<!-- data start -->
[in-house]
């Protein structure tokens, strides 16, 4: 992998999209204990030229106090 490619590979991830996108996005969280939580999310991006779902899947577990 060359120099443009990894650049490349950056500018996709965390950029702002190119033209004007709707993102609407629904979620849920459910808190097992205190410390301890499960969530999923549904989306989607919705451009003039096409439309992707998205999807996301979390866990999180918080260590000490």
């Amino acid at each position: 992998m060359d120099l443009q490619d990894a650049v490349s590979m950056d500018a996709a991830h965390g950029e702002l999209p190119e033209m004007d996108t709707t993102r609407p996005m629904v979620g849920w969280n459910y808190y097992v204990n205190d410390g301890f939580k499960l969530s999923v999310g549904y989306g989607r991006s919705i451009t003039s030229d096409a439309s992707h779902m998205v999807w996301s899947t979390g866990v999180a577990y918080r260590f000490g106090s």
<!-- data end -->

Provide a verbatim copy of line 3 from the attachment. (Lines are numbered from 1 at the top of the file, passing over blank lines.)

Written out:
């Amino acid at each position: 992998m060359d120099l443009q490619d990894a650049v490349s590979m950056d500018a996709a991830h965390g950029e702002l999209p190119e033209m004007d996108t709707t993102r609407p996005m629904v979620g849920w969280n459910y808190y097992v204990n205190d410390g301890f939580k499960l969530s999923v999310g549904y989306g989607r991006s919705i451009t003039s030229d096409a439309s992707h779902m998205v999807w996301s899947t979390g866990v999180a577990y918080r260590f000490g106090s």